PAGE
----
It's rare these days to come out of a theater gushing about a new science fiction movie. There have been a couple of bright spots in recent memory -- Inception and Looper were both fantastic, and Avatar certainly happened -- but good sci-fi flicks are few and far between in Hollywood, which is why you should stop looking for them there. Some of the best sci-fi being shot today is right here on the Internet -- you know, the place where you can check your bank balance and masturbate without ever getting up. And now the Internet is adding another feature to keep your eyeballs bleeding and your muscles atrophying: amazing science fiction films so short, even ADD-riddled pseudo-children like us can sit through the whole thing. And you can watch all of them right now, for free, and in less time than it takes to rub one out! Which I assume you terribly literal bastards will take as a personal challenge.
Finally, The Gift is here to answer the question absolutely nobody asked: What would it look like if a drunken 19th century Russian duke wrote I, Robot? Design and cinematography are The Gift's strongest suits; from the Half-Life-esque guards to the world's snootiest robot, whom I shall dub Snootbot, it's apparent that the film has style to spare.
But what's most impressive here is the amount of world building that takes place in such a small amount of time. Feature-length filmmakers, take note: The human brain is pretty good at filling in the blanks. Thirty seconds into The Gift, and with absolutely no dialogue or text, we are able to discern the time frame, the location, and at least a general sense of both atmosphere and history. This is an upscale neighborhood of a dystopian Russian city in the near future. Some sci-fi movies need three paragraphs of intro text and 20 minutes of clumsy exposition to get as much info across.
There are more questions than answers in The Gift. I'm assuming the titular gift is not a literal unicorn, although who knows? Maybe there's a tiny glowing horse chillin' in that box, and robots just happen to love equines as much as preteen girls and Daniel O'Briens. Why is the courier so prepared to kill for it if he had no idea what it was upon delivery? What is the robot sorry for, and who is he apologizing to? But don't worry, because The Gift has the answer to the only question that matters.
That question is: Robot motorcycle chase? That answer is: Fuck yes.
If The Gift seems like a teaser, that's because it probably is -- and it works like crazy. If this was the first five minutes of a feature-length film, it would be the tightest five minutes ever edited, and I, for one, would gladly fork over my money to watch the rest of Snootbot Rising: The Tiniest Unicorn.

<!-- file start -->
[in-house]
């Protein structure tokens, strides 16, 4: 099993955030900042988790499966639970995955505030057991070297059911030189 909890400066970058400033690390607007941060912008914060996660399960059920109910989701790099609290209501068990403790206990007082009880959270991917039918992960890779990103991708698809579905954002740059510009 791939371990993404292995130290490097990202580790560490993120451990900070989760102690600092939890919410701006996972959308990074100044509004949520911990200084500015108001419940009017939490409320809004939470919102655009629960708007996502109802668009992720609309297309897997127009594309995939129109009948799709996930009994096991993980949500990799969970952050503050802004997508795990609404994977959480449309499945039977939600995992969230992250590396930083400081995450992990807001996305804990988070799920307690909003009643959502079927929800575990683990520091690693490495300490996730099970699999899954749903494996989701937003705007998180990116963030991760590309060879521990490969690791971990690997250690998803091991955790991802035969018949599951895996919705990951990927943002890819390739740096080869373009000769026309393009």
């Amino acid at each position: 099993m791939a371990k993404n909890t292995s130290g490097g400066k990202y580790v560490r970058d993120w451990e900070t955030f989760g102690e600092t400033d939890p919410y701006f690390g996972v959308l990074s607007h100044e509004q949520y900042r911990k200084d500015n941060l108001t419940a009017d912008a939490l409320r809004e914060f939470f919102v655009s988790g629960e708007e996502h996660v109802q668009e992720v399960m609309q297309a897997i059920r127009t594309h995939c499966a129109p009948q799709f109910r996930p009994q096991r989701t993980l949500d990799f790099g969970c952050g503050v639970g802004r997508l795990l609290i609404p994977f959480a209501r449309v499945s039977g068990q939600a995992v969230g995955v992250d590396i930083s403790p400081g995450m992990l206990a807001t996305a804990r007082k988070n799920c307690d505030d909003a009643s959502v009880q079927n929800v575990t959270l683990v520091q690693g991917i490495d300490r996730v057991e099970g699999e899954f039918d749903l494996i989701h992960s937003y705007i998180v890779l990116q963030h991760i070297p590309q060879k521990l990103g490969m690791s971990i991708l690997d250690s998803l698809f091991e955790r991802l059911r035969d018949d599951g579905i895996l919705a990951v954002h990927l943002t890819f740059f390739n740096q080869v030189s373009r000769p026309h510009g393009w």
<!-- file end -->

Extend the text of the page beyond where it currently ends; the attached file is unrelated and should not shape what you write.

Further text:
"Short" is a purely relative term, especially on the Internet. In my long and storied online career, I have seen so much. I've seen killer comedy sketches tank because they're four entire minutes long; I've seen beautiful writing completely overlooked because it didn't have random stock images inserted every other paragraph; I've seen starships burning off the shoulder of Orion, and all the other watchers turned away and left because there was a 10-second ad that ran first. Which is why Vacuity, the longest of these sci-fi shorts, is probably going to warrant the least amount of attention. It has the audacity to be 13 minutes long, and there's not a single exploding motorcycle robot anywhere. But it's worth the very meager amount of time it asks of you.
Vacuity has its problems -- for some reason, the protagonist recites a dramatic countdown to synchronize both of his own arms, the climax has dialogue so hokey that you'll wonder if they make Hallmark cards for astronauts dying of asphyxiation, and it's good to see that the voice-acting cast from the original Resident Evil game has found other work in online sci-fi shorts -- but it's the little things that make it great. The operating system the astronaut is using, for example:
That OS is not as novel as Minority Report's, or even particularly good-looking, but it's simple, clear, and intuitive. It's a tiny, blink-and-you'll-miss-it detail that helps the world feel more convincing and occupied. It looks like somebody actually developed that operating system over a handful of generations, and you believe the main character's easy familiarity with (and reliance upon) it. Which is a good thing, because the closest thing to a "villain" in this film is a simple, infuriating, unhelpful error message. Although Vacuity's "Error 11323" is slightly worse than your "PC Load Letter," the principle is the same. Whether it's trying to slip a quick wank in before the kids get home from soccer practice, racing a deadline for your very job, or just trying not to suffocate in space, we've all dealt with that error message at the worst possible time. That's what makes good sci-fi work: taking some small part of technology today and extrapolating it out to its logical extreme.
And while the fact that the entirety of Vacuity takes place in a completely unadorned, cramped white room might turn some people off, I think it's pretty killer that a sparse 13-minute film with an $80 set can tell 10 times the story of the Transformers movies, which needed six hours and giant robots teabagging the great pyramids just to keep their audience's attention.